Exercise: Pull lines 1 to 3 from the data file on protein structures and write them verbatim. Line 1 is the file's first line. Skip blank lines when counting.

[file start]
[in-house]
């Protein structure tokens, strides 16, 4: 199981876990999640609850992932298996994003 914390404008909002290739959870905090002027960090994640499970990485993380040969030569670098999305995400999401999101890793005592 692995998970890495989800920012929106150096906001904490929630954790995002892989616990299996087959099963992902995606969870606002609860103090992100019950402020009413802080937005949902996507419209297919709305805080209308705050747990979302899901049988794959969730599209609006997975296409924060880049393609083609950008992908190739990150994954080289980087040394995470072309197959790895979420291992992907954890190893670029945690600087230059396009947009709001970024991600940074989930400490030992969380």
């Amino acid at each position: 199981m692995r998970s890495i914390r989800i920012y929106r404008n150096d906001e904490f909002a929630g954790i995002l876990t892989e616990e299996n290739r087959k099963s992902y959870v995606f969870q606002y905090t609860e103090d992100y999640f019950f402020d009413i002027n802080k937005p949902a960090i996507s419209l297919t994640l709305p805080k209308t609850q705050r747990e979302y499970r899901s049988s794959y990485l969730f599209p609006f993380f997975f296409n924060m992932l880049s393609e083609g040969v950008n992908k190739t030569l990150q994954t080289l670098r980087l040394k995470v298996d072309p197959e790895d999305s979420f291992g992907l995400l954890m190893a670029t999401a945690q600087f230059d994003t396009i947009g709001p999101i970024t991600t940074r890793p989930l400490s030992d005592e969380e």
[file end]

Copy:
[in-house]
């Protein structure tokens, strides 16, 4: 199981876990999640609850992932298996994003 914390404008909002290739959870905090002027960090994640499970990485993380040969030569670098999305995400999401999101890793005592 692995998970890495989800920012929106150096906001904490929630954790995002892989616990299996087959099963992902995606969870606002609860103090992100019950402020009413802080937005949902996507419209297919709305805080209308705050747990979302899901049988794959969730599209609006997975296409924060880049393609083609950008992908190739990150994954080289980087040394995470072309197959790895979420291992992907954890190893670029945690600087230059396009947009709001970024991600940074989930400490030992969380």
């Amino acid at each position: 199981m692995r998970s890495i914390r989800i920012y929106r404008n150096d906001e904490f909002a929630g954790i995002l876990t892989e616990e299996n290739r087959k099963s992902y959870v995606f969870q606002y905090t609860e103090d992100y999640f019950f402020d009413i002027n802080k937005p949902a960090i996507s419209l297919t994640l709305p805080k209308t609850q705050r747990e979302y499970r899901s049988s794959y990485l969730f599209p609006f993380f997975f296409n924060m992932l880049s393609e083609g040969v950008n992908k190739t030569l990150q994954t080289l670098r980087l040394k995470v298996d072309p197959e790895d999305s979420f291992g992907l995400l954890m190893a670029t999401a945690q600087f230059d994003t396009i947009g709001p999101i970024t991600t940074r890793p989930l400490s030992d005592e969380e």